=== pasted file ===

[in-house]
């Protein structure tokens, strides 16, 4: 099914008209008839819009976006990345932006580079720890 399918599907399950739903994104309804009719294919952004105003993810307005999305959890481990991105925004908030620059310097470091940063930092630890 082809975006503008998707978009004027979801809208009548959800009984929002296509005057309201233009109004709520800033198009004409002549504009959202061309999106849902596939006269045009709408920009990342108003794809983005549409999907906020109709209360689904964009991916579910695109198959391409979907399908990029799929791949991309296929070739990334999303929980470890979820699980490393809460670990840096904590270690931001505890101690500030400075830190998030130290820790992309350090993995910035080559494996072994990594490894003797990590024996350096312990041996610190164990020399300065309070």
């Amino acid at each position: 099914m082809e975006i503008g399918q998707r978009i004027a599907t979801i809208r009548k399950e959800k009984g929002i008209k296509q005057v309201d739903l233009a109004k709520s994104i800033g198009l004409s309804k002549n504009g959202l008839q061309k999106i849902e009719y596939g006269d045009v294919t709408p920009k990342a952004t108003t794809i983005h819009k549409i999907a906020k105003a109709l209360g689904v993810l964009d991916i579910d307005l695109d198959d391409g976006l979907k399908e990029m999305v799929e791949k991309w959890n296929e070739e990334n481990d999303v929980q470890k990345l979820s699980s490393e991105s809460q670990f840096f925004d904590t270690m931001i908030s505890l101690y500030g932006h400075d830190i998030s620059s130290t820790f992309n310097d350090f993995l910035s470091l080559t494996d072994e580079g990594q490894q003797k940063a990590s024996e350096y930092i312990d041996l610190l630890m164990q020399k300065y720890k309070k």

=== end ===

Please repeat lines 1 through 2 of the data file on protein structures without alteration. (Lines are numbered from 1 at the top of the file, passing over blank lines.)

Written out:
[in-house]
């Protein structure tokens, strides 16, 4: 099914008209008839819009976006990345932006580079720890 399918599907399950739903994104309804009719294919952004105003993810307005999305959890481990991105925004908030620059310097470091940063930092630890 082809975006503008998707978009004027979801809208009548959800009984929002296509005057309201233009109004709520800033198009004409002549504009959202061309999106849902596939006269045009709408920009990342108003794809983005549409999907906020109709209360689904964009991916579910695109198959391409979907399908990029799929791949991309296929070739990334999303929980470890979820699980490393809460670990840096904590270690931001505890101690500030400075830190998030130290820790992309350090993995910035080559494996072994990594490894003797990590024996350096312990041996610190164990020399300065309070």